Lazy, Hazy, Crazy Days Of Summer

When I was growing up in small town Nebraska, Nat King Cole came out with a song called Those Lazy, Hazy, Crazy Days of Summer. Cole sang, “Those days of soda and pretzels and beer.” That was exactly what it was like for me in the late 1950’s and early 1960’s. The only beer I had was if I stole a sip from my dad as he was busy burning hamburgers on the grill. After all, I wasn’t a teenager yet.

Dad fooled me one day. He didn’t drink much, but he did like a long-neck Falstaff on those hot summer days. He especially liked a cold beer when he grilled. What I didn’t know is he used an empty Falstaff long-neck to carry kerosene. He used the kerosene to start the charcoals burning. As usual, I was in search of my secret sip of beer. This time, that sip ruined my appetite for beer.

If you have any school-age youth involved in any type of activity, the summer is anything but lazy or hazy, but it’s definitely crazy. Camps and team sports dominate the summer months. Parents struggle as they tag along to all the summer camps and other events.

When I came to Maryville in the summer of 1999, the first person to greet me was the late Scott Bostwick. One of my first objectives at Northwest was to establish a great summer camp atmosphere. Camps would help bring potential players and students to the Northwest campus.

Scott also had the same idea for football. In 1999, only the bigger universities ran football camps. Head football coach, Mel Tjeerdsma, was not sold on the idea. Scott could be very persuasive and soon had the first camps organized.

By the time he passed away in the summer of 2011, he had just completed a team football camp that would bring hundreds of youth to the Northwest campus. An added bonus, the parents which would give the businesses of Maryville a boost during the slow summer months.

I ran into several Maryville High School students preparing for this week’s Northwest team camp. I’m not sure the exact number of football players that come to camp each fall, but is a staggering number.

Not only do parents deal with traditional baseball events, but if you are a Spoofhound football player, at least one weekend is set aside for camp. It seems to be the ground level for each season as Coach Matt Webb has his team continue to dominate MEC and Class 3 football.

If you think the Northwest campus is dominated by lazy, hazy days of summer, you need to check out all the camps beside football. I can personally tell you that the basketball camp business is complicated and competitive.

Things were simple when I started my first camps at Doane College. Traditionally, camps run Monday through Friday, with four overnights. I hoped my college players would be good supervisors in the dorms. Mostly that was a false hope.

My first year at Doane College, the camps I started drew about 50 high school players. I knew I had to get more competitive and pricing was important. I made a deal with the head of financing that I would pay the normal housing rate of $9 per night for my first 500 campers. After that, he would take $1 off for every hundred campers after 500. Not much risk considering my biggest camp that first year was 50 players.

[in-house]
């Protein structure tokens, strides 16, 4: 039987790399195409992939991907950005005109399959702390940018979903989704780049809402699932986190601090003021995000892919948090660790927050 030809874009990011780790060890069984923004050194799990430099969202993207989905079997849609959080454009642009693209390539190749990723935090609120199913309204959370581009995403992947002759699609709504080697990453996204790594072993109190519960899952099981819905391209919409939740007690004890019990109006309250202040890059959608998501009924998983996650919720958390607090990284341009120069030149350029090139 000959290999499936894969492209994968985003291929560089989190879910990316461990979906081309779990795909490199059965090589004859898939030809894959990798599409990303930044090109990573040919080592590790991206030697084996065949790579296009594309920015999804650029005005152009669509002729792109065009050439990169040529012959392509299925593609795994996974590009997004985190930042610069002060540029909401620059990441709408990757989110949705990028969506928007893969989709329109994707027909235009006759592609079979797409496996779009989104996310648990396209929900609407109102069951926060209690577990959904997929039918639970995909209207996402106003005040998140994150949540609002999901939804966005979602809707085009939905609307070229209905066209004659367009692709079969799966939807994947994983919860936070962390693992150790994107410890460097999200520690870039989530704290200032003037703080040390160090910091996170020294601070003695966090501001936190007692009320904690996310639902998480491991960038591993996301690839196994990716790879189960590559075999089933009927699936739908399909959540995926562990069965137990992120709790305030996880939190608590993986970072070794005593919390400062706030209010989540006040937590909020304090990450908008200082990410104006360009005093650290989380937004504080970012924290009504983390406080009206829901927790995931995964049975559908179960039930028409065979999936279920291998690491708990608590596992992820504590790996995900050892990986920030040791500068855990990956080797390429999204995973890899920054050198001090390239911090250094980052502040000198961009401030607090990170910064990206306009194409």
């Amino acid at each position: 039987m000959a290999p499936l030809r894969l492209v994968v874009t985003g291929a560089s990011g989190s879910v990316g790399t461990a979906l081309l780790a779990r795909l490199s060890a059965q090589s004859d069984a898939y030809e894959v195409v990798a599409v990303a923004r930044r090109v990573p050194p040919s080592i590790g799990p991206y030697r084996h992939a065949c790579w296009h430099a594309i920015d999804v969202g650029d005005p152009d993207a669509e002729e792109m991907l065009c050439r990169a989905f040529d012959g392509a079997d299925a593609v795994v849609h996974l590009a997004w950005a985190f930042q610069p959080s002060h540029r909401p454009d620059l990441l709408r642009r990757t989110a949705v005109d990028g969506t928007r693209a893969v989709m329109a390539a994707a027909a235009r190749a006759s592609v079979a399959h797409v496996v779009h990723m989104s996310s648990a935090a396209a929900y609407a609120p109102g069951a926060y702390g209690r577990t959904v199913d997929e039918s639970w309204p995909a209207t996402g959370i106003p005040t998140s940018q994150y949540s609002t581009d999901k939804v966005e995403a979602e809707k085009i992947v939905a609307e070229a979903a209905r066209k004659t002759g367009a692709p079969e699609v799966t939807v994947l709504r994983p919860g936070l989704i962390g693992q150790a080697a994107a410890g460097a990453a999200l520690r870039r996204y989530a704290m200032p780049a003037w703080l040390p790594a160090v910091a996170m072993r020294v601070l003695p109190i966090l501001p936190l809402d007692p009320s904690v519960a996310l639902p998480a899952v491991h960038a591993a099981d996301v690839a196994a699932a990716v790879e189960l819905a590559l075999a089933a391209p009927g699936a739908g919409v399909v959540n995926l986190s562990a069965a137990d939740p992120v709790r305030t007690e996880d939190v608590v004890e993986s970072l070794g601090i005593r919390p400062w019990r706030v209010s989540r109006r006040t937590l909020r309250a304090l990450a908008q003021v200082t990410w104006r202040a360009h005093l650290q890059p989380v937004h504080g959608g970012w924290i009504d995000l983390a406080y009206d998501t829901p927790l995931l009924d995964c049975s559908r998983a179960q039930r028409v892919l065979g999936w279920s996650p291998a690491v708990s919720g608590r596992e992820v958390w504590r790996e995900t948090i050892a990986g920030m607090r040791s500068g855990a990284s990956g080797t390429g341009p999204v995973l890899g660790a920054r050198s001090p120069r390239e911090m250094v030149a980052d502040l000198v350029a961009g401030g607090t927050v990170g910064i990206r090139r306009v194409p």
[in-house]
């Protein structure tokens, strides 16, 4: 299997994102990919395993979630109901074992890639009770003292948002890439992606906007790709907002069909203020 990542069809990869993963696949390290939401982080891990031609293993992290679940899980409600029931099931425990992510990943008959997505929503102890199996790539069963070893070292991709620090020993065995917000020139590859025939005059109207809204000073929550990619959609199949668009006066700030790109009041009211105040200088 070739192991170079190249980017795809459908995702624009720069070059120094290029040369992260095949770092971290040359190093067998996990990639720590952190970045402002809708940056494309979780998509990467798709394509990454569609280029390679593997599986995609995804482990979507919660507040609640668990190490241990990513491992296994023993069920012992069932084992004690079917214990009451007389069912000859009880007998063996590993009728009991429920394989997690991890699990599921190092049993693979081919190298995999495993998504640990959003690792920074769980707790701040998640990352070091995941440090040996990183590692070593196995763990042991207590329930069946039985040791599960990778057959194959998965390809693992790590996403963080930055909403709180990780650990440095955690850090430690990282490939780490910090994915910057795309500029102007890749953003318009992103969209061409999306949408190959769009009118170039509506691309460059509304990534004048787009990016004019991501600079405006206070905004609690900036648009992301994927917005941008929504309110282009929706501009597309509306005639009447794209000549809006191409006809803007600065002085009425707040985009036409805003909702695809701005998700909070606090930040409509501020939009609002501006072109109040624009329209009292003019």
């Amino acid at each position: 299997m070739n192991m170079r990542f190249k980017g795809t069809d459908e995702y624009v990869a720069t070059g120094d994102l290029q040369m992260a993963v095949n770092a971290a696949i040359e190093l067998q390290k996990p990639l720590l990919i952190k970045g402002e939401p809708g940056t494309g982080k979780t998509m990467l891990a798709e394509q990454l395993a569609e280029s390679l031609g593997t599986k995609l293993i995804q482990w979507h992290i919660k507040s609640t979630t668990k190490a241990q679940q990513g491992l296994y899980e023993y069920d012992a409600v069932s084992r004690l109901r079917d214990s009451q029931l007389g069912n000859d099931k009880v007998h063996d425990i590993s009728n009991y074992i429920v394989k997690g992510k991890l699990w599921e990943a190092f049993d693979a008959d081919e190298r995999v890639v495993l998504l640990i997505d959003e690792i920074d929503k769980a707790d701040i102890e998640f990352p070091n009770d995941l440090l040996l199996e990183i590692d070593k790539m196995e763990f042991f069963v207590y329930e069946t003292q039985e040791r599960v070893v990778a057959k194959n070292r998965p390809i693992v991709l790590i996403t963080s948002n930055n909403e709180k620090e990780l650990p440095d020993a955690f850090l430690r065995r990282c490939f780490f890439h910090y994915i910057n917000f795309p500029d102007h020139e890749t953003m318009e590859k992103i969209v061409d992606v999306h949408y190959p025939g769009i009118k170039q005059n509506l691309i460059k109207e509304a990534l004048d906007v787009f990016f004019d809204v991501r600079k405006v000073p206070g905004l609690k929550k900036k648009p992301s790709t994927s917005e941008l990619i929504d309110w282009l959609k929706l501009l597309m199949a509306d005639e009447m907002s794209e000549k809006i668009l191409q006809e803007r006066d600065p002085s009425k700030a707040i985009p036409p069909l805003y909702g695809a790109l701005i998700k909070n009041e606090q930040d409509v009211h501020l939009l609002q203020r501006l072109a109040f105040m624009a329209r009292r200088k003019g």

I changed from the week-long format to two and three day camps. Also, I ran a lot of camps on the weekends. I could avoid summer league and job conflicts. I concentrated on team camps since one group guaranteed eight to 10 players in camp. At the peak, my camp attendance soared to over 1,000 campers. That meant lodging as low as $3 or $4. I had one over the finance head, but he stuck to the deal.

I faced new obstacles at Northwest. I never reached the 1,000 camper mark with the changing competition. Suddenly, there were many club teams that played all summer long. Also, many small schools ran one-day team challenges that cost very little.

I countered by dropping the costs and offered the bare minimum to these camps. I took out the free T-shirts and the overnight lodging. My coaching staff and I scrambled to bring in camp players. Then there was summer recruiting. It wasn’t hazy and lazy for the college coaches either.

I know the three summer months are slow for businesses in Maryville that depend on college students. I feel their pain. Their pain would be a lot worse if not for the camps at Northwest. It’s just not football and basketball that run camps, either.

Mark Roswell shows off his championship tennis teams with four camps every summer. You would be surprised at the number of tennis players that annually mark his camp as a required learning experience. Rosie hasn’t changed it much over the years, but his attendance stays steady or even increases.

Of course, sports aren’t the only camps. One year, the Northwest Campus Dining had small circles of colored cardboard to show you had a meal play with a camp. My camp color was dark blue while a huge music camp had the light blue color.

Before each camp, the camp directors call campus dining with a number for meals. I received an angry call the year of the dark blue cardboard circles. I was called a liar by campus dining. I had turned in a count of 93 campers, but over 250 hungry campers showed up.

I was offended by the liar comment. Doing a little investigating, I found out they had mixed up the basketball color from the music color. Three hundred and fifty ate at the cafeteria on campus, but the dark blue was billed for only 93.

Maybe in a year or two when my son, Sam, is in college, I’ll have one of those lazy, hazy crazy days of summer that Nat King Cole sang about. It’s been a long time coming.

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